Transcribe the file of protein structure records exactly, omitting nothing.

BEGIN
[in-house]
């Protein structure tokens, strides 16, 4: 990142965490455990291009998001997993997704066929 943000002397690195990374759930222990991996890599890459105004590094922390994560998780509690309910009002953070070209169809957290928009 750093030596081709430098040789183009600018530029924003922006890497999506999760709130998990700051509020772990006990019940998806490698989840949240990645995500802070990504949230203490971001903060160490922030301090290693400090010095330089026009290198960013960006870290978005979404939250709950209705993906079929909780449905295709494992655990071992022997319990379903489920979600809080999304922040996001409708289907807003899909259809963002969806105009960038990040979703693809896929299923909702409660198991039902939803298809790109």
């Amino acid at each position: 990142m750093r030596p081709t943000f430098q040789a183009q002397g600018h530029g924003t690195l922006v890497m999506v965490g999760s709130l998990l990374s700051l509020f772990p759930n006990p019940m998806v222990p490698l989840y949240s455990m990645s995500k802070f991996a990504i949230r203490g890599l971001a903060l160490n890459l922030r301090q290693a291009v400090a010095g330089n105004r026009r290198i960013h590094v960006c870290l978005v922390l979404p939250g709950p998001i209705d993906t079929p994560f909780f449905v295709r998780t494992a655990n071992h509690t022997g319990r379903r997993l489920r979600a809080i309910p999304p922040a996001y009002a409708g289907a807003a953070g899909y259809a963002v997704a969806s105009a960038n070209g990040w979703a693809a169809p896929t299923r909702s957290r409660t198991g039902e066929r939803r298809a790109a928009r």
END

[in-house]
């Protein structure tokens, strides 16, 4: 990142965490455990291009998001997993997704066929 943000002397690195990374759930222990991996890599890459105004590094922390994560998780509690309910009002953070070209169809957290928009 750093030596081709430098040789183009600018530029924003922006890497999506999760709130998990700051509020772990006990019940998806490698989840949240990645995500802070990504949230203490971001903060160490922030301090290693400090010095330089026009290198960013960006870290978005979404939250709950209705993906079929909780449905295709494992655990071992022997319990379903489920979600809080999304922040996001409708289907807003899909259809963002969806105009960038990040979703693809896929299923909702409660198991039902939803298809790109």
């Amino acid at each position: 990142m750093r030596p081709t943000f430098q040789a183009q002397g600018h530029g924003t690195l922006v890497m999506v965490g999760s709130l998990l990374s700051l509020f772990p759930n006990p019940m998806v222990p490698l989840y949240s455990m990645s995500k802070f991996a990504i949230r203490g890599l971001a903060l160490n890459l922030r301090q290693a291009v400090a010095g330089n105004r026009r290198i960013h590094v960006c870290l978005v922390l979404p939250g709950p998001i209705d993906t079929p994560f909780f449905v295709r998780t494992a655990n071992h509690t022997g319990r379903r997993l489920r979600a809080i309910p999304p922040a996001y009002a409708g289907a807003a953070g899909y259809a963002v997704a969806s105009a960038n070209g990040w979703a693809a169809p896929t299923r909702s957290r409660t198991g039902e066929r939803r298809a790109a928009r």